I don’t know how Joy Williams does it. As an author myself, when I read a writer—even a genius writer, and Williams is a genius—I can typically identify which techniques and elements of craft make the story tick. Yet Joy Williams seems not to be writing so much as casting spells. Her work is impeccably crafted, yet breaks all the rules of “craft” that writing classes hammer into students. Perhaps it’s no surprise that when Williams was once asked to give a craft talkon her favorite writers she said their “works can teach us little about technique” because their “way of touching us is simply by exploding on the lintel of our minds.” However she does it, Williams’s witchcraft is readily apparent in her second novel, The Changeling, a challenging and dazzling work being reissued this month by Tin House for its 40th anniversary.
When The Changeling first published in 1978, Joy Williams was a rising star. Esquire and The Paris Review were publishing her short stories and the National Book Foundation nominated her 1973 debut State of Grace for their fiction award. But when The Changeling came out, a scathing review in The New York Times from Anatole Broyard—“bad” and “arbitrary muddle” are among some of the words used—has long been argued to have sunk the book. The Changeling didn’t get a second printing. Williams continued publishing to acclaim, although a decade would pass before her next novel appeared. The Changeling remained out of print until the small press Fairy Tale Review re-published it in 2008. Now, forty years later, it is primed to find a wider audience.
The story of The Changeling is simple enough. Pearl, a young mother who spends her time “drinking gin and tonics” with “an infant in the crook of her right arm” is flying to her family-in-law’s island when the plane crashes. Pearl survives, but her husband dies and her child is, she believes, switched with a changeling in the wreckage. She is taken by her brother-in-law Thomas to the island, where she spends her drunken days surrounded by bizarre children and bitter adults. The island is a place of madness and magic and mundanity. She is pestered by children who are “like deadly little flowers to Pearl, budding Satans, quoting Dante before they lost their baby teeth.” Pearl gets lost in the insanity of these children—“You’ve taken the role yourself of their holy fool,” one character says—but it’s preferable to the adults whose highlight of the day might be “whack[ing] off in the sauna before lunch.”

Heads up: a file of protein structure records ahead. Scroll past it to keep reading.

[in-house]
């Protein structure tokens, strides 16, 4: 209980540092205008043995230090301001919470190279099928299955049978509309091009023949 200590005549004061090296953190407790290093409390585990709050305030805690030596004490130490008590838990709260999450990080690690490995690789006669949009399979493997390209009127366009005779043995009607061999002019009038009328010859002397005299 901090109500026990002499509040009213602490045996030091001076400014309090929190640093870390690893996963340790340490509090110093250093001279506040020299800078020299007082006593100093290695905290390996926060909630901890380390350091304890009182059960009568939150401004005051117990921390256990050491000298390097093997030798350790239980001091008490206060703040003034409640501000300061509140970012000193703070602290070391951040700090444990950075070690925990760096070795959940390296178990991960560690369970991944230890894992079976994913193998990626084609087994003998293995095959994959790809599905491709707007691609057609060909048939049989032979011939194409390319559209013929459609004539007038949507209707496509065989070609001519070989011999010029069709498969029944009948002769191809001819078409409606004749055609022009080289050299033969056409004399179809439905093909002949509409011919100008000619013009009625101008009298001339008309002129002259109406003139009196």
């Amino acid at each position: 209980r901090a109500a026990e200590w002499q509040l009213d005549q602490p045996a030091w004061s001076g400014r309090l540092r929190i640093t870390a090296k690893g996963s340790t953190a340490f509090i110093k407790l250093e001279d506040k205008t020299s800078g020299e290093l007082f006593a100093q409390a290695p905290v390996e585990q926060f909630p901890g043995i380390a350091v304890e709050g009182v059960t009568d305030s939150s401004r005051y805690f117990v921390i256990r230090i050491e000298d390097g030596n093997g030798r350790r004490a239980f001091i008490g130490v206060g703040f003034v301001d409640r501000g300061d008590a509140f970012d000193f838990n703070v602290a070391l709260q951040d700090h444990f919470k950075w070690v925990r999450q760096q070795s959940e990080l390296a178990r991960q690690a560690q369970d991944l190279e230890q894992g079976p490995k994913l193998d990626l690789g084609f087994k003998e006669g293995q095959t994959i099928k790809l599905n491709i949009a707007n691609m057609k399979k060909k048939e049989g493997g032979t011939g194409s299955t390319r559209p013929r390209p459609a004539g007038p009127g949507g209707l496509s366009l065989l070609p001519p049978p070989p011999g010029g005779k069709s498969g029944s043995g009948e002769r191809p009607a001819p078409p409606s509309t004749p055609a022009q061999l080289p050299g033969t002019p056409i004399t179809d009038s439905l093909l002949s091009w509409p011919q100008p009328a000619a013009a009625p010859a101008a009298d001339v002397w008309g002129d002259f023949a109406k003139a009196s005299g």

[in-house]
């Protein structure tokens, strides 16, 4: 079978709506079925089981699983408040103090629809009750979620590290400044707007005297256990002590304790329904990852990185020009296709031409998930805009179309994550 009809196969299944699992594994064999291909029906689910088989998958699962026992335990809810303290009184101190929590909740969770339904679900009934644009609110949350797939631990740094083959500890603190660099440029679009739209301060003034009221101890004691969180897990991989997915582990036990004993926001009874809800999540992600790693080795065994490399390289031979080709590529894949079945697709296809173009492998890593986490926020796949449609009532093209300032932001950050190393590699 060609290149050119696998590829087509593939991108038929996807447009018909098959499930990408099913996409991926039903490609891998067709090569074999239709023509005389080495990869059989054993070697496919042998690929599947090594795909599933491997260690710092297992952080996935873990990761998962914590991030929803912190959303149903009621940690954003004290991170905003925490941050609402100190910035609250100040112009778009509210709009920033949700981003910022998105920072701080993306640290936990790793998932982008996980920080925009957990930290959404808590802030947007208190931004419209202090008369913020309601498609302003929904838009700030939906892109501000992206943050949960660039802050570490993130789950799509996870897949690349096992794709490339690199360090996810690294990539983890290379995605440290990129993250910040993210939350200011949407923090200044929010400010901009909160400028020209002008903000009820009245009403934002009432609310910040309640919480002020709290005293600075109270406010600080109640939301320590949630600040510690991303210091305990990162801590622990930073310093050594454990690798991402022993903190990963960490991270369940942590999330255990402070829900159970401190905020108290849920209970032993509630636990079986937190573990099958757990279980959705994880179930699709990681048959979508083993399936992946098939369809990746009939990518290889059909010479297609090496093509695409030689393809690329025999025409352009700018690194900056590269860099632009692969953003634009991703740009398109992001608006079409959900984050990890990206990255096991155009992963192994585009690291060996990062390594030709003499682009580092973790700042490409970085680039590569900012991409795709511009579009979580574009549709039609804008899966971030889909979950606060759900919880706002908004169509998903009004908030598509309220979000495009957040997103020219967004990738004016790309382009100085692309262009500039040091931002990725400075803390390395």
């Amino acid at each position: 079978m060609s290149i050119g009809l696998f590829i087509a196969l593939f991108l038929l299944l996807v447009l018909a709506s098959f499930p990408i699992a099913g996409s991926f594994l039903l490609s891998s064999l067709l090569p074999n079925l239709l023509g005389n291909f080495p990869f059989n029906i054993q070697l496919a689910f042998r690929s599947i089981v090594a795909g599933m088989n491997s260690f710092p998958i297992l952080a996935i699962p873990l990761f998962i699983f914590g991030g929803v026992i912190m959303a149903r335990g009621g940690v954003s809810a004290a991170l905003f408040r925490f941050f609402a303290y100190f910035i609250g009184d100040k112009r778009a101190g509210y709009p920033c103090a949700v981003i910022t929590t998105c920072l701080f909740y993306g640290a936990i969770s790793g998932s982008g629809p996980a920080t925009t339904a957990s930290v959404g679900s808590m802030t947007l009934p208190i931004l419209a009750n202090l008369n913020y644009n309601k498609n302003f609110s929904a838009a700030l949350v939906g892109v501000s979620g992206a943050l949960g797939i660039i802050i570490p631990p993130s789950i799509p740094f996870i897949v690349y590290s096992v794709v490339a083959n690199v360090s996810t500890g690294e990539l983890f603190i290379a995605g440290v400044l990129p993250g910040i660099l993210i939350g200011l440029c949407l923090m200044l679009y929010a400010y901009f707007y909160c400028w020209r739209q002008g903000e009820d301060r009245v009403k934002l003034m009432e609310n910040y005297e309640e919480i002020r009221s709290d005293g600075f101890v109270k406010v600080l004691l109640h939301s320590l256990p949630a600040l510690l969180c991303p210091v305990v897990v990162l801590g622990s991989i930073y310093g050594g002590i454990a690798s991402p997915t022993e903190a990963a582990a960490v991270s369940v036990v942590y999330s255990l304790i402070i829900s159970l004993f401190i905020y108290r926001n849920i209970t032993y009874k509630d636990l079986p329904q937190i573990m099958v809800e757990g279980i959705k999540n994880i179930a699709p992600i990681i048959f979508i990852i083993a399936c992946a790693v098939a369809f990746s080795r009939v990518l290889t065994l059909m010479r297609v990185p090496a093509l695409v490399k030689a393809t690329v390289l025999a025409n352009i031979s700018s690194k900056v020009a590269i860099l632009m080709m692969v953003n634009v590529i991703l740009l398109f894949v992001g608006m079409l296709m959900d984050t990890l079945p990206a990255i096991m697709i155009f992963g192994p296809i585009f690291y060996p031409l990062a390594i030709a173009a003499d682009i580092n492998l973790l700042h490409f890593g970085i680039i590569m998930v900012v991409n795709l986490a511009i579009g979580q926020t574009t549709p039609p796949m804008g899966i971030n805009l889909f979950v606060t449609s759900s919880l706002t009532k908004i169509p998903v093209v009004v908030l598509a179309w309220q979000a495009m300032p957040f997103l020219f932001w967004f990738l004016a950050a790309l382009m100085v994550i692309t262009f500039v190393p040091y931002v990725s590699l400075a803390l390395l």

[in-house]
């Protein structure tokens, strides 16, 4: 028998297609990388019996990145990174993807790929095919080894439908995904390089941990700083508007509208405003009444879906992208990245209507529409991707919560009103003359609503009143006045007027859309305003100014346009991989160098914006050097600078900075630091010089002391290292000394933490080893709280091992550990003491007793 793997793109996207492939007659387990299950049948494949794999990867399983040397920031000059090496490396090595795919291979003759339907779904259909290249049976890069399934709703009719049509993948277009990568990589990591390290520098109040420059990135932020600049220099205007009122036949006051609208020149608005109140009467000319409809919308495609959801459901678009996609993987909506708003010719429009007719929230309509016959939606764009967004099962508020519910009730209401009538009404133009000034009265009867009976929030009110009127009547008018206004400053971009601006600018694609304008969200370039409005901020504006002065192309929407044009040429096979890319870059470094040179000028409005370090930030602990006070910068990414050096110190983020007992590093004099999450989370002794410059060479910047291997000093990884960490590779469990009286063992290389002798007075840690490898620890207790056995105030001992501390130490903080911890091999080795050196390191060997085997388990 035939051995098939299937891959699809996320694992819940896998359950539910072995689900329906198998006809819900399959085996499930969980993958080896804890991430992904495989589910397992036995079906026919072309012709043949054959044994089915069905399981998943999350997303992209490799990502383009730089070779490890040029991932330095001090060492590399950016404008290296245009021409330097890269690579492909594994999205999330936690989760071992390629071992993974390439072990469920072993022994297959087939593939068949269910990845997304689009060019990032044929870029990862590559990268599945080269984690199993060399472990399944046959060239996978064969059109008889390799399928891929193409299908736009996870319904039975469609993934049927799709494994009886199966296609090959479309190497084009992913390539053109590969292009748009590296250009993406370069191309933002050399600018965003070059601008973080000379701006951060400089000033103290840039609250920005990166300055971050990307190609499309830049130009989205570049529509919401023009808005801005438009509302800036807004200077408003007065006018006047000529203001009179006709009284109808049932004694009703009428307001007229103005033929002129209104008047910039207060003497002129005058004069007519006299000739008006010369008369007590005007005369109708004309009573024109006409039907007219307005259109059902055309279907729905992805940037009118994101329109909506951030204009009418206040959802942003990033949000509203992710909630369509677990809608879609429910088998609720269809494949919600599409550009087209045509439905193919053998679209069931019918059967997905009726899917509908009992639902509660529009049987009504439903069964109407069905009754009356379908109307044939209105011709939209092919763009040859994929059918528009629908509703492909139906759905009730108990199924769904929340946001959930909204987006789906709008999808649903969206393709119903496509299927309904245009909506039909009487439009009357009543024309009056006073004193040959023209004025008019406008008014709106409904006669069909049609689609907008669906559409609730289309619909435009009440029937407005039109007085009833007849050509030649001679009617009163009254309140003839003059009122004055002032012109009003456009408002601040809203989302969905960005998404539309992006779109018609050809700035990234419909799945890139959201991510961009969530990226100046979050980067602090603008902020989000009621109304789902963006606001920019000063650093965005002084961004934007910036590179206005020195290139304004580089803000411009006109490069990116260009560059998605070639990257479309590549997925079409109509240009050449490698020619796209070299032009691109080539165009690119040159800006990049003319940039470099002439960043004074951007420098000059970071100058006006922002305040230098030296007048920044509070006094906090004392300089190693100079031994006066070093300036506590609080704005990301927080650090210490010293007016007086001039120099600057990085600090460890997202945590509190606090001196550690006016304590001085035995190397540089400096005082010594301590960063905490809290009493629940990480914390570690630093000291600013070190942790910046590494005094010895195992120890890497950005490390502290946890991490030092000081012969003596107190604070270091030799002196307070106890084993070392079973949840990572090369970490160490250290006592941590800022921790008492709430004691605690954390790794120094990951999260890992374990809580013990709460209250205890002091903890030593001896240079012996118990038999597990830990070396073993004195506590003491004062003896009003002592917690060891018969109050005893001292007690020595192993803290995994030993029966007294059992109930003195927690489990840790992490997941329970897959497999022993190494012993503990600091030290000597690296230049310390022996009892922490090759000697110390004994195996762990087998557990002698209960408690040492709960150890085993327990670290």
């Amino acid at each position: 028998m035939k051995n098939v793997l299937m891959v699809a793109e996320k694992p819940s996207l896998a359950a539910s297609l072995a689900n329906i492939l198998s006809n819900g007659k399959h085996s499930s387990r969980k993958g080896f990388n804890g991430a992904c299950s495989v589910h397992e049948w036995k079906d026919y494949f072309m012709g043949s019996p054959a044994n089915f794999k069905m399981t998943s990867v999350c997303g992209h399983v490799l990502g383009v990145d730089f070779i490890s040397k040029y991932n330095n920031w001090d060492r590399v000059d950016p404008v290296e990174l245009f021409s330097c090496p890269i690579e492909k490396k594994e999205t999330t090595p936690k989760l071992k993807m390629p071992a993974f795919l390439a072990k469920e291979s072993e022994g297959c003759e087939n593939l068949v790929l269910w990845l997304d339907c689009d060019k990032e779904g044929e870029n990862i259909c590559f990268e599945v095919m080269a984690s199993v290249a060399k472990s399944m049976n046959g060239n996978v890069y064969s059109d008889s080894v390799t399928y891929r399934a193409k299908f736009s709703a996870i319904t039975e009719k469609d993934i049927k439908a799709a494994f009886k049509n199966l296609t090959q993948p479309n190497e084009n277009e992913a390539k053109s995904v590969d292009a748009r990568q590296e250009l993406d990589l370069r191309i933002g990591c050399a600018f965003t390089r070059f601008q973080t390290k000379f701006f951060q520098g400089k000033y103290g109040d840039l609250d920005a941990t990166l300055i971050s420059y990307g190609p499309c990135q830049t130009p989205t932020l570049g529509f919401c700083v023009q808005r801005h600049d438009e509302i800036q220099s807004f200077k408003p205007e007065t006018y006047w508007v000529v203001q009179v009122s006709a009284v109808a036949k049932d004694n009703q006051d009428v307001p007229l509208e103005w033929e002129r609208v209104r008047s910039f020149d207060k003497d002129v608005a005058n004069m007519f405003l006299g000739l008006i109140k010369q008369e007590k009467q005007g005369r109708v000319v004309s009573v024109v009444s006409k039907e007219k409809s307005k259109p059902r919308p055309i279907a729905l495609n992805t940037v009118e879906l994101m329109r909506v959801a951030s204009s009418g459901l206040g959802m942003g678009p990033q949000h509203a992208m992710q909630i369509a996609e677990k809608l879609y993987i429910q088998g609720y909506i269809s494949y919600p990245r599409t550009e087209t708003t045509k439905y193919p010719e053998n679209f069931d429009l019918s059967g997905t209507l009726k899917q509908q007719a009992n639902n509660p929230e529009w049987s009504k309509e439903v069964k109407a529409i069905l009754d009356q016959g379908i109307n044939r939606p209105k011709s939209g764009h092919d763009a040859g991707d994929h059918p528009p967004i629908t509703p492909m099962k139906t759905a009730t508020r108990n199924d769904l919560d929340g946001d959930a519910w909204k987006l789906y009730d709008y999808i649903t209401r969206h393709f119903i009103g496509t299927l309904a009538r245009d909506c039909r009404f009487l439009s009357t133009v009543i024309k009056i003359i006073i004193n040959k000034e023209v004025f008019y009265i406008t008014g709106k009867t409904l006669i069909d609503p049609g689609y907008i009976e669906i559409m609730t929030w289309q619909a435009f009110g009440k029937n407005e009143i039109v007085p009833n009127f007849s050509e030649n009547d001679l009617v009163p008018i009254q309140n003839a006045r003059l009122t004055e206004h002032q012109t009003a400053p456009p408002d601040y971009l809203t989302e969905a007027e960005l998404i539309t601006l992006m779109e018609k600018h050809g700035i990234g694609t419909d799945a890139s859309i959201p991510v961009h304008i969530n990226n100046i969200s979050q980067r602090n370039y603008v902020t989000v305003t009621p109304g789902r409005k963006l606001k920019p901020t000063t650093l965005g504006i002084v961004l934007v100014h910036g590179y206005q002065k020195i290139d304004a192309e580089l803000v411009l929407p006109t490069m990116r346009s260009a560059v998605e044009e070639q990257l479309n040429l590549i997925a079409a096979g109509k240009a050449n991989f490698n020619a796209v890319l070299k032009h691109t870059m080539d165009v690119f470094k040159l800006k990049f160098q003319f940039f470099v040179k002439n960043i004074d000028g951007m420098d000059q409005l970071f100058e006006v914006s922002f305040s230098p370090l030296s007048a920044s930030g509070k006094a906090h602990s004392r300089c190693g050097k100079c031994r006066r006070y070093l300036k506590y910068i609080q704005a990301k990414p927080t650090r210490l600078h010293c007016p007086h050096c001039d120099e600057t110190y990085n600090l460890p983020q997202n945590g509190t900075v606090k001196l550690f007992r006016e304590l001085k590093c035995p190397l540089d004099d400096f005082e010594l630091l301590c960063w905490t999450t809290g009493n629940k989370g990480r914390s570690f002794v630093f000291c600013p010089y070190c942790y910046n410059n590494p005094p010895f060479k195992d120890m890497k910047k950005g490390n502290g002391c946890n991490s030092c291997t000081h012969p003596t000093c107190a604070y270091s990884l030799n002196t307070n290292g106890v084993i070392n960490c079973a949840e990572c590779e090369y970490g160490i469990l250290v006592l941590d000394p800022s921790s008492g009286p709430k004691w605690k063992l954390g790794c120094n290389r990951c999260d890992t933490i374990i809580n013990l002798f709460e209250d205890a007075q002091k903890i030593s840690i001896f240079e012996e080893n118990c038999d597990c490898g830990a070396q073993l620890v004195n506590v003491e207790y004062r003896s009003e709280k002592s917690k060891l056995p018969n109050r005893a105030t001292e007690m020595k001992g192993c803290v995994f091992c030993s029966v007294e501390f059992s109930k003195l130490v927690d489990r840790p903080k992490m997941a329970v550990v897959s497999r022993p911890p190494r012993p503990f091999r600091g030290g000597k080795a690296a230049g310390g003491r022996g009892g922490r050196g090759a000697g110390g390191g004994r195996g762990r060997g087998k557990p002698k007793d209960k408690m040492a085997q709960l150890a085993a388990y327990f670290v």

However, The Changeling is less about the story than the sentences, which are, in this reviewer’s estimation, enchanting. Not everyone agrees. In his infamous review, Broyard spent much of his time quoting sentences and calling them impenetrable. Your appreciation of The Changeling will depend on if you find appealing sentences such as (to pick two of Broyard’s targets), “Oh to bring back the days when stars spoke at the mouths of caves,” and “She was young but some day she would be covered with ants.”
The great witchcraft of The Changeling’s prose is not in the individual phrase, but in the movement of its sentences. What makes Williams’s style so hard to pin down is her ability to shift register, style, and mood on a dime. Take for example the description of the plane crash:
The plane skated briskly for a moment and then nosed heavily into the mud. The right wing was sheared off and partially entered the cabin, almost separating the plane in two, opening it up like a child’s hinged and portable toy. Pearl felt herself torn from the seat and flying awkwardly, belly-up, through the air. Perhaps this really was the way the dying did it. Imagine. Being depicted accurately all those years by the visionaries. One simply spread one’s arms and flew home.
The prose begins cold and clinical, and ends up moving and mythic. It shifts from the distant third person to a second person address. Throughout the novel, her sentences seem to absorb everything—darkness and humor, myth and mundanity, irony and pathos—and fuse them together by some strange alchemy. The Changeling is a novel where everything is shifting from the events to the language. Pearl herself questions the use of words, perhaps winking at the reader that they may be reading it all wrong:
Frequently people believed her to be implying something with her words that she was not implying at all. Words, for her, were issued with stubborn inaccuracy. The children had told her once that the sun was called the sun because the real word for it was too terrible. Pearl felt that she knew all the terrible words but none of their substitutes.
The Changeling is often called a work of magical realism, and it clearly draws on fairy tales. Transformations abound, both psychic and physical. At one point, Pearl watches a girl change into a deer: “Her tongue had then become a thick deer’s tongue and the hand she raised was a deer’s hoof, black and graceful, and her flanks were covered with tight, bright fur.” Not much happens, and yet everything does. The book as a whole is as shifting and elusive as the sentences, where anything could be a drunken dream or a supernatural event.
Forty years later, The Changeling remains a strange, shining object in Williams’s oeuvre. She has had a long career of brilliant stories and novels, but they have typically stayed in the realms of the real. While Williams’s brilliant satirical novel The Quick and the Dead includes a vindictive WASP ghost, The Changeling remains Williams’s fullest plunge into the uncanny and the magical. Give it a try. Let it cast its spell on you.